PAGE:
Amanda Stronza, Ph.D., professor at Texas A&M University, received the Benton H. Box Award for her distinguished career as a leader in environmental preservation and a teacher who inspires students in their quest for knowledge, encouraging curriculum innovation to include environmental ethics as a rule of conduct. Stronza was recognized for her lifetime of research, advocacy and dedication to the protection of some of the world’s most iconic endangered wildlife and her innovative approach coupling research, arts and advocacy to assist in these efforts.

Ian E. Munanura, Ph.D., associate professor at Oregon State University, received the Dwight A. Holder Award for his outstanding work and sustained achievement that fosters understanding, wise use and conservation of natural and cultural resources. Munanura was recognized for his continuous efforts to improve sustainable tourism practices and protect critical habitats across Africa.

Charles F. Sams III, 19th director of the National Park Service, received the Walter T. Cox Award for excellence in public service, providing leadership in the administration of public lands and policy formation related to the nation’s natural and cultural resources.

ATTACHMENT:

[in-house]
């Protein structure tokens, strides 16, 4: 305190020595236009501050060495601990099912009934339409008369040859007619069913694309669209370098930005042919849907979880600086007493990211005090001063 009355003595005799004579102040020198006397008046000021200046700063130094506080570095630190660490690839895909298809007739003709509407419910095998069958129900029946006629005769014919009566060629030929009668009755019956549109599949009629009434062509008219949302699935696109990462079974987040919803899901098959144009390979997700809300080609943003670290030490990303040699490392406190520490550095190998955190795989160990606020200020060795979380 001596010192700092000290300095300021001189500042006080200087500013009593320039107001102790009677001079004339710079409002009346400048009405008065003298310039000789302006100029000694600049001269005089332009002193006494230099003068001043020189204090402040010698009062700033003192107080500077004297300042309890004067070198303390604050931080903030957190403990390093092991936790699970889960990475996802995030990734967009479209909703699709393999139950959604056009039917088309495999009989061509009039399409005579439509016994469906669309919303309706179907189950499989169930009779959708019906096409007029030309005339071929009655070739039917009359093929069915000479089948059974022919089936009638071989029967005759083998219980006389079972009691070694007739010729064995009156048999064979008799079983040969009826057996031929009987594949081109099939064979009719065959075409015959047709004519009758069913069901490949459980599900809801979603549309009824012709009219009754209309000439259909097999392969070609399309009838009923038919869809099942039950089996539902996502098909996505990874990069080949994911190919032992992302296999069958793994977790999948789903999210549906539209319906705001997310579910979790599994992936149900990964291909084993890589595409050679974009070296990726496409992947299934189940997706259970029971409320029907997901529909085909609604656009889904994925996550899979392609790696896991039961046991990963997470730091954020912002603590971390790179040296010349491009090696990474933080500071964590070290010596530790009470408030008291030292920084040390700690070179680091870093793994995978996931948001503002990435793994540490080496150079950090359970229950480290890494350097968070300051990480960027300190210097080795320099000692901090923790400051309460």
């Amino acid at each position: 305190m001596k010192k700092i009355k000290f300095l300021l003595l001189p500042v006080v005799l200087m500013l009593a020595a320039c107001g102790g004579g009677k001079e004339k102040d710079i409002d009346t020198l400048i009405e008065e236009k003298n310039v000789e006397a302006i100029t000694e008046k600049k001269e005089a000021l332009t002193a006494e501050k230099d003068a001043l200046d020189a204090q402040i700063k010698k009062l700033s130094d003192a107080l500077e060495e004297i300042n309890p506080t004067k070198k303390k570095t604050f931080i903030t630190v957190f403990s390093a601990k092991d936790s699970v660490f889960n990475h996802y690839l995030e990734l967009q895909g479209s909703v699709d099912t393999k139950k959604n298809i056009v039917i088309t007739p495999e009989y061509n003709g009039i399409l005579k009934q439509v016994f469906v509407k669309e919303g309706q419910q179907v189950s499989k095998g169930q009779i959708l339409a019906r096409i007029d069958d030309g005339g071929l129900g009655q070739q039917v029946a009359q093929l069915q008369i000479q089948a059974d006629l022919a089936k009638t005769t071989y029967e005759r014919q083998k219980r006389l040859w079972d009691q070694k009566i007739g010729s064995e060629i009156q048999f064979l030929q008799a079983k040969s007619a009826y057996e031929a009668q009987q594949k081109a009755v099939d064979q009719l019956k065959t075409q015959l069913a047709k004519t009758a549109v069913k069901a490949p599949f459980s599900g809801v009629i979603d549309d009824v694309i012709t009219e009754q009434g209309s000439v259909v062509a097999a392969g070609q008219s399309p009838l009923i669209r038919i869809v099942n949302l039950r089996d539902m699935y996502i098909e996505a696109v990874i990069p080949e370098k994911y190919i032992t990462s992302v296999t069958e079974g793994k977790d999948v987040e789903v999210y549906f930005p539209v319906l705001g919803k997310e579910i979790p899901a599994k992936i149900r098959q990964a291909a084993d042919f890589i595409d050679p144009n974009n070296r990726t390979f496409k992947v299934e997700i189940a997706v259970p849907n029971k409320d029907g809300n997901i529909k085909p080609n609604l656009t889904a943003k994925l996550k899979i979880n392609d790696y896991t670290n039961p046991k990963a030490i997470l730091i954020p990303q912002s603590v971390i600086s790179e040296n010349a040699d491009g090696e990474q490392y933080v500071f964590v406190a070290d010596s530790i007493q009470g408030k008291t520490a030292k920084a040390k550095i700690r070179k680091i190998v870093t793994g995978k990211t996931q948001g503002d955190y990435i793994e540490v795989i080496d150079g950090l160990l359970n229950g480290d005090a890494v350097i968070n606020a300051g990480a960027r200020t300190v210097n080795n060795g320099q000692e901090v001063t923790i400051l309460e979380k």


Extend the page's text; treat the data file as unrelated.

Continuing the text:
Lisa Sumption, director of the Oregon Parks and Recreation Department, received the Fran P. Mainella Award. Sumption was recognized for her state and national leadership as one of the longest-serving State Park directors, president of the National Association of State Park Directors and a member of the U.S. National Park Service System Advisory Board.


The Clemson University Institute for Parks (CUIP) provides research, education, training, and outreach that enhances the management of the world’s parks and protected areas. It accomplishes this by providing park and protected area managers with innovative research to support science-based decision-making; and by developing current and future leaders in the park movement by providing interdisciplinary and transformative education and training programs. Currently the CUIP has over 40 Clemson University Faculty affiliates (Fellows) from 4 colleges. For more information, see

CUIP is part of the Department of Parks, Recreation and Tourism Management in the College of Behavioral, Social and Health Sciences, a 21st-century land-grant college joining together a unique combination of schools and departments: Communication, Nursing, Parks, Recreation and Tourism Management, Political Science, Psychology, Public Health Sciences and Sociology, Anthropology and Criminal Justice. These areas have distinctive characteristics and missions – all joined together by a common thread of service to people and communities.